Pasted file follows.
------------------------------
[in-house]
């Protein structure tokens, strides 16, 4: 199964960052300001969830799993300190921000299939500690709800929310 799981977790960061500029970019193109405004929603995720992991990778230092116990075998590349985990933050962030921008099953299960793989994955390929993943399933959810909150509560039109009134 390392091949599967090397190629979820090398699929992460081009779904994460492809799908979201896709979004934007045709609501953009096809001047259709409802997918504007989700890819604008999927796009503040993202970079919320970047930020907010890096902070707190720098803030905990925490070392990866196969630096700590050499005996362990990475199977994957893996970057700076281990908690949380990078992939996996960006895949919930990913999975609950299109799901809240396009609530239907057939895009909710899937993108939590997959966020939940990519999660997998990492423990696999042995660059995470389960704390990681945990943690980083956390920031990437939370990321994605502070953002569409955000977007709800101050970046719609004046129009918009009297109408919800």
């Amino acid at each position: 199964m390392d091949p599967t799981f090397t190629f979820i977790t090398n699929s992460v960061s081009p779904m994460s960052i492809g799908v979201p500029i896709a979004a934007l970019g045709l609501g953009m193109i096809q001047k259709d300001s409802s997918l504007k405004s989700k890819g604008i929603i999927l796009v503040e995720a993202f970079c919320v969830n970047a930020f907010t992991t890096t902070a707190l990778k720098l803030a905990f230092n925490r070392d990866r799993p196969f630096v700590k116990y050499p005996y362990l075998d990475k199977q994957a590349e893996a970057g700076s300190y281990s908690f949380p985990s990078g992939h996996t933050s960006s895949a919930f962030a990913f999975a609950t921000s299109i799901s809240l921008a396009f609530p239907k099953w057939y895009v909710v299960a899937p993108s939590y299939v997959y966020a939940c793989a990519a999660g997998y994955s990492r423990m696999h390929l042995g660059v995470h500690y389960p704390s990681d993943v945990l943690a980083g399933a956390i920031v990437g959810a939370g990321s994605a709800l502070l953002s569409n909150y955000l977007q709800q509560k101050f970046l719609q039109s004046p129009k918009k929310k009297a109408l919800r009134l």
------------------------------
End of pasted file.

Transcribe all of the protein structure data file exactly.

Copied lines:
[in-house]
């Protein structure tokens, strides 16, 4: 199964960052300001969830799993300190921000299939500690709800929310 799981977790960061500029970019193109405004929603995720992991990778230092116990075998590349985990933050962030921008099953299960793989994955390929993943399933959810909150509560039109009134 390392091949599967090397190629979820090398699929992460081009779904994460492809799908979201896709979004934007045709609501953009096809001047259709409802997918504007989700890819604008999927796009503040993202970079919320970047930020907010890096902070707190720098803030905990925490070392990866196969630096700590050499005996362990990475199977994957893996970057700076281990908690949380990078992939996996960006895949919930990913999975609950299109799901809240396009609530239907057939895009909710899937993108939590997959966020939940990519999660997998990492423990696999042995660059995470389960704390990681945990943690980083956390920031990437939370990321994605502070953002569409955000977007709800101050970046719609004046129009918009009297109408919800």
């Amino acid at each position: 199964m390392d091949p599967t799981f090397t190629f979820i977790t090398n699929s992460v960061s081009p779904m994460s960052i492809g799908v979201p500029i896709a979004a934007l970019g045709l609501g953009m193109i096809q001047k259709d300001s409802s997918l504007k405004s989700k890819g604008i929603i999927l796009v503040e995720a993202f970079c919320v969830n970047a930020f907010t992991t890096t902070a707190l990778k720098l803030a905990f230092n925490r070392d990866r799993p196969f630096v700590k116990y050499p005996y362990l075998d990475k199977q994957a590349e893996a970057g700076s300190y281990s908690f949380p985990s990078g992939h996996t933050s960006s895949a919930f962030a990913f999975a609950t921000s299109i799901s809240l921008a396009f609530p239907k099953w057939y895009v909710v299960a899937p993108s939590y299939v997959y966020a939940c793989a990519a999660g997998y994955s990492r423990m696999h390929l042995g660059v995470h500690y389960p704390s990681d993943v945990l943690a980083g399933a956390i920031v990437g959810a939370g990321s994605a709800l502070l953002s569409n909150y955000l977007q709800q509560k101050f970046l719609q039109s004046p129009k918009k929310k009297a109408l919800r009134l």